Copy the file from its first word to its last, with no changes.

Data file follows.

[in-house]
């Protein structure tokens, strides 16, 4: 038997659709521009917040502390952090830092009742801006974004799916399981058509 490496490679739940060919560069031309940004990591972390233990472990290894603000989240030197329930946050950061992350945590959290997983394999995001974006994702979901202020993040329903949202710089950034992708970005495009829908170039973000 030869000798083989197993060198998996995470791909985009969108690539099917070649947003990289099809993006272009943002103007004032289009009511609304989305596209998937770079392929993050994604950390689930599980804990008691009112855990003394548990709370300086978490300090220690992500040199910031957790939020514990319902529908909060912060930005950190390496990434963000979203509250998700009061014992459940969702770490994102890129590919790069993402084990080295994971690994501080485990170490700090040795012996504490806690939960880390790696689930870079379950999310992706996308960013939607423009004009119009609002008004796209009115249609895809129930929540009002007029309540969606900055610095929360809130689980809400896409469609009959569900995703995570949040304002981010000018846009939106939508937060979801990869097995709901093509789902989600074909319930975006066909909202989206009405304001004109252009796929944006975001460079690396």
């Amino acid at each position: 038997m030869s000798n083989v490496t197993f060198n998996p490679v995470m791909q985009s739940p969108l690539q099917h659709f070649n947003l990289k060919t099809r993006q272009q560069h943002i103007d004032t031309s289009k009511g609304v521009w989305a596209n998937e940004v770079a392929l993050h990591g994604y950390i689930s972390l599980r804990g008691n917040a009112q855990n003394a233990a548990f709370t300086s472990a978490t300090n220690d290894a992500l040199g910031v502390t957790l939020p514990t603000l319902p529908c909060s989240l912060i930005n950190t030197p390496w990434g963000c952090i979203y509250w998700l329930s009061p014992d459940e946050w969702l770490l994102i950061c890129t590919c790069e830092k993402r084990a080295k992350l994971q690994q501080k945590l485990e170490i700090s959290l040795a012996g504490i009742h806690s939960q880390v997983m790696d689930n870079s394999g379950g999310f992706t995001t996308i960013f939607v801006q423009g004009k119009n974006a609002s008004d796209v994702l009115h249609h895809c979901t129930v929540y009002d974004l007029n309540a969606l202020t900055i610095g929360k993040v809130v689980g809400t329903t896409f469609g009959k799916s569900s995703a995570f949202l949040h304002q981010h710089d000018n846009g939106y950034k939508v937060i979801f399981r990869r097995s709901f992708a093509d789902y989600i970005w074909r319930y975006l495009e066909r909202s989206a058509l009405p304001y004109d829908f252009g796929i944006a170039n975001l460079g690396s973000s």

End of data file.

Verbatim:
[in-house]
């Protein structure tokens, strides 16, 4: 038997659709521009917040502390952090830092009742801006974004799916399981058509 490496490679739940060919560069031309940004990591972390233990472990290894603000989240030197329930946050950061992350945590959290997983394999995001974006994702979901202020993040329903949202710089950034992708970005495009829908170039973000 030869000798083989197993060198998996995470791909985009969108690539099917070649947003990289099809993006272009943002103007004032289009009511609304989305596209998937770079392929993050994604950390689930599980804990008691009112855990003394548990709370300086978490300090220690992500040199910031957790939020514990319902529908909060912060930005950190390496990434963000979203509250998700009061014992459940969702770490994102890129590919790069993402084990080295994971690994501080485990170490700090040795012996504490806690939960880390790696689930870079379950999310992706996308960013939607423009004009119009609002008004796209009115249609895809129930929540009002007029309540969606900055610095929360809130689980809400896409469609009959569900995703995570949040304002981010000018846009939106939508937060979801990869097995709901093509789902989600074909319930975006066909909202989206009405304001004109252009796929944006975001460079690396």
């Amino acid at each position: 038997m030869s000798n083989v490496t197993f060198n998996p490679v995470m791909q985009s739940p969108l690539q099917h659709f070649n947003l990289k060919t099809r993006q272009q560069h943002i103007d004032t031309s289009k009511g609304v521009w989305a596209n998937e940004v770079a392929l993050h990591g994604y950390i689930s972390l599980r804990g008691n917040a009112q855990n003394a233990a548990f709370t300086s472990a978490t300090n220690d290894a992500l040199g910031v502390t957790l939020p514990t603000l319902p529908c909060s989240l912060i930005n950190t030197p390496w990434g963000c952090i979203y509250w998700l329930s009061p014992d459940e946050w969702l770490l994102i950061c890129t590919c790069e830092k993402r084990a080295k992350l994971q690994q501080k945590l485990e170490i700090s959290l040795a012996g504490i009742h806690s939960q880390v997983m790696d689930n870079s394999g379950g999310f992706t995001t996308i960013f939607v801006q423009g004009k119009n974006a609002s008004d796209v994702l009115h249609h895809c979901t129930v929540y009002d974004l007029n309540a969606l202020t900055i610095g929360k993040v809130v689980g809400t329903t896409f469609g009959k799916s569900s995703a995570f949202l949040h304002q981010h710089d000018n846009g939106y950034k939508v937060i979801f399981r990869r097995s709901f992708a093509d789902y989600i970005w074909r319930y975006l495009e066909r909202s989206a058509l009405p304001y004109d829908f252009g796929i944006a170039n975001l460079g690396s973000s």